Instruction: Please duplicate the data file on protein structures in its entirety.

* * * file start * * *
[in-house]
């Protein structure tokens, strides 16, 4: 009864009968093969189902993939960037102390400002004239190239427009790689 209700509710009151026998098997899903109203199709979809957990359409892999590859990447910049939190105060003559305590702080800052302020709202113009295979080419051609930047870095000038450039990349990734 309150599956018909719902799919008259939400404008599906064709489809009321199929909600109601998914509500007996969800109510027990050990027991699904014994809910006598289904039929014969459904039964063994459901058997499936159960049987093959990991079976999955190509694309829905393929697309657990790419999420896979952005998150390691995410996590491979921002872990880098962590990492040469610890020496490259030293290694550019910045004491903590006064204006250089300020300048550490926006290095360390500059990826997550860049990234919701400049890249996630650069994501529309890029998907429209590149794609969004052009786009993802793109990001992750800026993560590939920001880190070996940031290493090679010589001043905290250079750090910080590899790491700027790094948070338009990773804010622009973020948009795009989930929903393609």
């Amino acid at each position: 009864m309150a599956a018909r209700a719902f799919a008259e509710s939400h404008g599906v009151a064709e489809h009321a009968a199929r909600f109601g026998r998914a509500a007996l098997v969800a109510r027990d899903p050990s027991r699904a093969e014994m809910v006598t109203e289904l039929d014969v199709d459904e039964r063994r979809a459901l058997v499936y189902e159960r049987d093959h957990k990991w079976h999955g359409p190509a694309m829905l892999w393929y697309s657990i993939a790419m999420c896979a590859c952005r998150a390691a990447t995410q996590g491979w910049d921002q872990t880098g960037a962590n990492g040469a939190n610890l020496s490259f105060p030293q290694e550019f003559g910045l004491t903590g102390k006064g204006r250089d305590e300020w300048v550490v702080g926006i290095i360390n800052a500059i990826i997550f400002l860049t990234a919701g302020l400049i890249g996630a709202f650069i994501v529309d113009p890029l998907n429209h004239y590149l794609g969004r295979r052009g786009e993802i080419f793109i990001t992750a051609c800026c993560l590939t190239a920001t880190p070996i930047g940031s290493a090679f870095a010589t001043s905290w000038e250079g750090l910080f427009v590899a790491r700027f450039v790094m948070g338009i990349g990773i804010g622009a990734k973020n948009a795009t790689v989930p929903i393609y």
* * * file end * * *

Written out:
[in-house]
């Protein structure tokens, strides 16, 4: 009864009968093969189902993939960037102390400002004239190239427009790689 209700509710009151026998098997899903109203199709979809957990359409892999590859990447910049939190105060003559305590702080800052302020709202113009295979080419051609930047870095000038450039990349990734 309150599956018909719902799919008259939400404008599906064709489809009321199929909600109601998914509500007996969800109510027990050990027991699904014994809910006598289904039929014969459904039964063994459901058997499936159960049987093959990991079976999955190509694309829905393929697309657990790419999420896979952005998150390691995410996590491979921002872990880098962590990492040469610890020496490259030293290694550019910045004491903590006064204006250089300020300048550490926006290095360390500059990826997550860049990234919701400049890249996630650069994501529309890029998907429209590149794609969004052009786009993802793109990001992750800026993560590939920001880190070996940031290493090679010589001043905290250079750090910080590899790491700027790094948070338009990773804010622009973020948009795009989930929903393609």
């Amino acid at each position: 009864m309150a599956a018909r209700a719902f799919a008259e509710s939400h404008g599906v009151a064709e489809h009321a009968a199929r909600f109601g026998r998914a509500a007996l098997v969800a109510r027990d899903p050990s027991r699904a093969e014994m809910v006598t109203e289904l039929d014969v199709d459904e039964r063994r979809a459901l058997v499936y189902e159960r049987d093959h957990k990991w079976h999955g359409p190509a694309m829905l892999w393929y697309s657990i993939a790419m999420c896979a590859c952005r998150a390691a990447t995410q996590g491979w910049d921002q872990t880098g960037a962590n990492g040469a939190n610890l020496s490259f105060p030293q290694e550019f003559g910045l004491t903590g102390k006064g204006r250089d305590e300020w300048v550490v702080g926006i290095i360390n800052a500059i990826i997550f400002l860049t990234a919701g302020l400049i890249g996630a709202f650069i994501v529309d113009p890029l998907n429209h004239y590149l794609g969004r295979r052009g786009e993802i080419f793109i990001t992750a051609c800026c993560l590939t190239a920001t880190p070996i930047g940031s290493a090679f870095a010589t001043s905290w000038e250079g750090l910080f427009v590899a790491r700027f450039v790094m948070g338009i990349g990773i804010g622009a990734k973020n948009a795009t790689v989930p929903i393609y």